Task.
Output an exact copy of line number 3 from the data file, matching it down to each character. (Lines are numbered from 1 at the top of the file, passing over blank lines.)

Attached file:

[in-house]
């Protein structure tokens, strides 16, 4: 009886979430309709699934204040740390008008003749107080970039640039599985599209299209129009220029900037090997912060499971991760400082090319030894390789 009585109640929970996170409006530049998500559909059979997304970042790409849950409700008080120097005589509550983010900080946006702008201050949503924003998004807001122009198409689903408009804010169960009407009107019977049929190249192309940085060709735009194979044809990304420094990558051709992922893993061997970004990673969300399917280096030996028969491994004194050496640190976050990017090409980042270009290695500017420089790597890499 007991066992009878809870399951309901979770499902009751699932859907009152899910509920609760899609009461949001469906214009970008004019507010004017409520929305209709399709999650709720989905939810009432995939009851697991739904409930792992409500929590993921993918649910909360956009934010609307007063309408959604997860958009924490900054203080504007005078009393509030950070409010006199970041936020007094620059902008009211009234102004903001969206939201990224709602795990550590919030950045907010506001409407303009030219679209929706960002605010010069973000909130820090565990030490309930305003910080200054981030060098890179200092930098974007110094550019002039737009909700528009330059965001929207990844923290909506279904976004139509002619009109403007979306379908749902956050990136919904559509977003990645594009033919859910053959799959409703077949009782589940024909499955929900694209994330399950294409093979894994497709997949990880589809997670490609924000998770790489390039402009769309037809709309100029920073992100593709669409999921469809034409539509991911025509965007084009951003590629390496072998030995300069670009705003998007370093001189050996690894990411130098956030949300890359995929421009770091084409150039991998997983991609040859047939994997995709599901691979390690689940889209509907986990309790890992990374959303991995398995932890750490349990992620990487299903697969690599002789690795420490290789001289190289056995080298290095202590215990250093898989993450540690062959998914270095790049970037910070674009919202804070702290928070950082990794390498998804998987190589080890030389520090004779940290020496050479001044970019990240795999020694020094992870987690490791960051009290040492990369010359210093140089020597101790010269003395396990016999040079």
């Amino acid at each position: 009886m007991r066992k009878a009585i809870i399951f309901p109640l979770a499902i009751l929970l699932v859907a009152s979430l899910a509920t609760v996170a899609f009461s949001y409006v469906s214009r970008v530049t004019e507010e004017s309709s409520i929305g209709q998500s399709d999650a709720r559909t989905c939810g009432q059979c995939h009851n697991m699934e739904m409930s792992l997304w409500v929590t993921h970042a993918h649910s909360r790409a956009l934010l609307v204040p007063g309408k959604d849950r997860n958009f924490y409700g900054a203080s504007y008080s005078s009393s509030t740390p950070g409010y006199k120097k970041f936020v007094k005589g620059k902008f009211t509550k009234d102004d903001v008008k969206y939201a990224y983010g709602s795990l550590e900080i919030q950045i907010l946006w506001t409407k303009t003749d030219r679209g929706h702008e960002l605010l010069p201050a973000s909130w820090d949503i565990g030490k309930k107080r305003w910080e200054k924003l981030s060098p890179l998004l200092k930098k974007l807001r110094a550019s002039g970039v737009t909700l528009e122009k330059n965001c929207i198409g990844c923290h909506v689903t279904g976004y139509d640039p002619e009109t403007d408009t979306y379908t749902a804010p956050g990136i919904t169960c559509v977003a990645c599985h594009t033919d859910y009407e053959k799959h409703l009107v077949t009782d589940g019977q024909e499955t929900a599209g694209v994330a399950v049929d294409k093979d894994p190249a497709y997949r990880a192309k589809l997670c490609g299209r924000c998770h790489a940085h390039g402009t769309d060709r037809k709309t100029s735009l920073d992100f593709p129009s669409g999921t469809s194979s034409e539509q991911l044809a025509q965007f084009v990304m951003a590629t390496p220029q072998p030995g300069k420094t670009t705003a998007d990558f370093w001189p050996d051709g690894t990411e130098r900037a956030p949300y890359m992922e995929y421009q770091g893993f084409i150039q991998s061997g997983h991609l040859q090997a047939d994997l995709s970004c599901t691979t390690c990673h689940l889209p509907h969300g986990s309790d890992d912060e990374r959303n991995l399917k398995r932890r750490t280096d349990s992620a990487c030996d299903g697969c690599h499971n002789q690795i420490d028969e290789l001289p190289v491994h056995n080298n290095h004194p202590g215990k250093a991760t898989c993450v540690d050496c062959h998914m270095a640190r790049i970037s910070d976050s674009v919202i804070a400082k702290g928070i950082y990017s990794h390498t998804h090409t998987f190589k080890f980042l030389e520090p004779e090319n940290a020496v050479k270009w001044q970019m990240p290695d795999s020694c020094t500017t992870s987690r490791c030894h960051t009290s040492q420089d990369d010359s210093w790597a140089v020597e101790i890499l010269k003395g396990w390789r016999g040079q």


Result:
């Amino acid at each position: 009886m007991r066992k009878a009585i809870i399951f309901p109640l979770a499902i009751l929970l699932v859907a009152s979430l899910a509920t609760v996170a899609f009461s949001y409006v469906s214009r970008v530049t004019e507010e004017s309709s409520i929305g209709q998500s399709d999650a709720r559909t989905c939810g009432q059979c995939h009851n697991m699934e739904m409930s792992l997304w409500v929590t993921h970042a993918h649910s909360r790409a956009l934010l609307v204040p007063g309408k959604d849950r997860n958009f924490y409700g900054a203080s504007y008080s005078s009393s509030t740390p950070g409010y006199k120097k970041f936020v007094k005589g620059k902008f009211t509550k009234d102004d903001v008008k969206y939201a990224y983010g709602s795990l550590e900080i919030q950045i907010l946006w506001t409407k303009t003749d030219r679209g929706h702008e960002l605010l010069p201050a973000s909130w820090d949503i565990g030490k309930k107080r305003w910080e200054k924003l981030s060098p890179l998004l200092k930098k974007l807001r110094a550019s002039g970039v737009t909700l528009e122009k330059n965001c929207i198409g990844c923290h909506v689903t279904g976004y139509d640039p002619e009109t403007d408009t979306y379908t749902a804010p956050g990136i919904t169960c559509v977003a990645c599985h594009t033919d859910y009407e053959k799959h409703l009107v077949t009782d589940g019977q024909e499955t929900a599209g694209v994330a399950v049929d294409k093979d894994p190249a497709y997949r990880a192309k589809l997670c490609g299209r924000c998770h790489a940085h390039g402009t769309d060709r037809k709309t100029s735009l920073d992100f593709p129009s669409g999921t469809s194979s034409e539509q991911l044809a025509q965007f084009v990304m951003a590629t390496p220029q072998p030995g300069k420094t670009t705003a998007d990558f370093w001189p050996d051709g690894t990411e130098r900037a956030p949300y890359m992922e995929y421009q770091g893993f084409i150039q991998s061997g997983h991609l040859q090997a047939d994997l995709s970004c599901t691979t390690c990673h689940l889209p509907h969300g986990s309790d890992d912060e990374r959303n991995l399917k398995r932890r750490t280096d349990s992620a990487c030996d299903g697969c690599h499971n002789q690795i420490d028969e290789l001289p190289v491994h056995n080298n290095h004194p202590g215990k250093a991760t898989c993450v540690d050496c062959h998914m270095a640190r790049i970037s910070d976050s674009v919202i804070a400082k702290g928070i950082y990017s990794h390498t998804h090409t998987f190589k080890f980042l030389e520090p004779e090319n940290a020496v050479k270009w001044q970019m990240p290695d795999s020694c020094t500017t992870s987690r490791c030894h960051t009290s040492q420089d990369d010359s210093w790597a140089v020597e101790i890499l010269k003395g396990w390789r016999g040079q």